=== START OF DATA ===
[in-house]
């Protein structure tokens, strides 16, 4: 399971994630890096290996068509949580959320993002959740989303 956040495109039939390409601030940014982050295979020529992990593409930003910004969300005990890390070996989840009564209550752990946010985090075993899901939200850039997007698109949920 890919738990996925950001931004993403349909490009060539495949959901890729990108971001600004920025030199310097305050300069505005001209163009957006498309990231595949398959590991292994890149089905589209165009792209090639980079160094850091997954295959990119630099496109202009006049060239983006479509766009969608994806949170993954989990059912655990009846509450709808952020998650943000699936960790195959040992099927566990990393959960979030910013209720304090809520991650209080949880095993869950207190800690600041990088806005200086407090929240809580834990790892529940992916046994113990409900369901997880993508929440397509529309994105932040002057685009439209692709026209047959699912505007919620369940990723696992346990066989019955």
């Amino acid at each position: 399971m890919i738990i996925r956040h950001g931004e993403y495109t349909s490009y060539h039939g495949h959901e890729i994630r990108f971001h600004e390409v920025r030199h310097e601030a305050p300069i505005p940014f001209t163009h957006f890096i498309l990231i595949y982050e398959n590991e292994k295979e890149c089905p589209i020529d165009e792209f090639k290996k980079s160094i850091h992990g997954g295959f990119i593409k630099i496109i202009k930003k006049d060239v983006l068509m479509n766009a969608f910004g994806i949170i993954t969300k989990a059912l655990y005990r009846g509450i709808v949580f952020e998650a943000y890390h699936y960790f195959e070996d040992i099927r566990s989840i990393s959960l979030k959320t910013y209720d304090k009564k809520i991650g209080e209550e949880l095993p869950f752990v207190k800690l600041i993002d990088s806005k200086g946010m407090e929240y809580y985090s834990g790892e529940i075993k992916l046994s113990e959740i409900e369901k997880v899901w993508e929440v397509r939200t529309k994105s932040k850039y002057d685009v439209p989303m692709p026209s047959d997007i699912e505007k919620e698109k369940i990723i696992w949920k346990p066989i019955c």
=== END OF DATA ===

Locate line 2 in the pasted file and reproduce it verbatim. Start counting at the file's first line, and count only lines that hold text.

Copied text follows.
């Protein structure tokens, strides 16, 4: 399971994630890096290996068509949580959320993002959740989303 956040495109039939390409601030940014982050295979020529992990593409930003910004969300005990890390070996989840009564209550752990946010985090075993899901939200850039997007698109949920 890919738990996925950001931004993403349909490009060539495949959901890729990108971001600004920025030199310097305050300069505005001209163009957006498309990231595949398959590991292994890149089905589209165009792209090639980079160094850091997954295959990119630099496109202009006049060239983006479509766009969608994806949170993954989990059912655990009846509450709808952020998650943000699936960790195959040992099927566990990393959960979030910013209720304090809520991650209080949880095993869950207190800690600041990088806005200086407090929240809580834990790892529940992916046994113990409900369901997880993508929440397509529309994105932040002057685009439209692709026209047959699912505007919620369940990723696992346990066989019955």